Monday, 14 March 2011

Iceland set to harness powers from below

7 March 2011, Page: 9

REYKJAVIK. ICELAND EUROPEANS left stranded at airports last year as an Icelandic volcano spewed ash across the continent may soon benefit from the power that seethes beneath the remote north Atlantic island. Iceland is doing a feasibility study into building a 1200 kilometre power cable to Scotland to transport as much as 18 terawatt hours of geothermal and hydropower a year enough to fuel 5 million homes.

"Icelanders live with earthquakes and volcanic activity, but the benefits are that now we can monetise these powers", said Valdimar Armann, an economist at Reykjavik based asset manager GAMMA, who estimates yearly clean energy exports could reach about a 10th of the island's $Al2 billion economy.

The nation is trying to emerge from Europe's biggest banking meltdown this century to restyle itself as one of the continent's main sources of renewable energy. The power cable, which would be the longest of its kind, would come as the EU strives to reach its target of 20% clean energy by 2020. Landsvirkjun, a state owned utility that produces 75% of Iceland's electricity, is driving the feasibility study for the $2.1 billion power cable project.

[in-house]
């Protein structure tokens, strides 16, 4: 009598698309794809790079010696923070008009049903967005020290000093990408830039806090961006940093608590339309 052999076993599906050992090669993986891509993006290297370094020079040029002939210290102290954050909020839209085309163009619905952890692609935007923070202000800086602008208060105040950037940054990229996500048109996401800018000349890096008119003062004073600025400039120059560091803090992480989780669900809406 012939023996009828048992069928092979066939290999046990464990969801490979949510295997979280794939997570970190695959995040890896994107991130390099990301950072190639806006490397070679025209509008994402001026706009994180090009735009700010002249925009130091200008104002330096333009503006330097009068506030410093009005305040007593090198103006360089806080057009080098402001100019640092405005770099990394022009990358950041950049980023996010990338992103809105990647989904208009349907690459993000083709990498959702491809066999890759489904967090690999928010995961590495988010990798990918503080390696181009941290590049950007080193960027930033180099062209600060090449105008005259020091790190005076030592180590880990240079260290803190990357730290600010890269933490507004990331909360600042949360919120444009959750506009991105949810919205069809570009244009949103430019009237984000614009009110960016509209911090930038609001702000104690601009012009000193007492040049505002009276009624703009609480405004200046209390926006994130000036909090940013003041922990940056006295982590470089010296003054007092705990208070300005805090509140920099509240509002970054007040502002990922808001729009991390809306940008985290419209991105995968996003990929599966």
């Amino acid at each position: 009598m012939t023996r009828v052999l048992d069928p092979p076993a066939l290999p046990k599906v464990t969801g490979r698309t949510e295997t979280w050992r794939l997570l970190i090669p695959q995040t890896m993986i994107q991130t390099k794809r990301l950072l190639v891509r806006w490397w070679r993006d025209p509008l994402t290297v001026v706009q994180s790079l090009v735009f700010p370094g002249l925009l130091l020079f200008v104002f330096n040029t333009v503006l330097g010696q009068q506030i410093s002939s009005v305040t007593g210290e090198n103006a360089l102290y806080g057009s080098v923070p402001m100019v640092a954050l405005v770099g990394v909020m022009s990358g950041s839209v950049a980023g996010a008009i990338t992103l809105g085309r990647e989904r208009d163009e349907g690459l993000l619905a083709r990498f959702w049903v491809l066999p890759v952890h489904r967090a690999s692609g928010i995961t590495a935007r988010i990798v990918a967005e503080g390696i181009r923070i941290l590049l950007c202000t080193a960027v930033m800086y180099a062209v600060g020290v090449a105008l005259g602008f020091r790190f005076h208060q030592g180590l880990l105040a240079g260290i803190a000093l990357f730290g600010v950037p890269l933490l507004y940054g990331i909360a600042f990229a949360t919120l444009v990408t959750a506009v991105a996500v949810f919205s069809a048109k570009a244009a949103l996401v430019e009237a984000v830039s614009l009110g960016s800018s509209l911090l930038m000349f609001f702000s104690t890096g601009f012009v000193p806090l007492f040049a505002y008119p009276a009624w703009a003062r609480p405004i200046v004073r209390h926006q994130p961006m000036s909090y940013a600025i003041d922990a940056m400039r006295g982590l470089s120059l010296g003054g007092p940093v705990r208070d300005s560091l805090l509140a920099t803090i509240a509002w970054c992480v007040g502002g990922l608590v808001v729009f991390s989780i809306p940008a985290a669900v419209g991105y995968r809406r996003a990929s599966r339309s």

While investors are already more upbeat about Iceland's prospects of recovery, the island still has a long way to go before it can restore its former wealth. Its 2008 banking crisis sent the krona down 80% against the euro offshore and shaved almost a fifth off disposable incomes the following year. Iceland may be unable to realise its geothermal dreams without some form of foreign investment.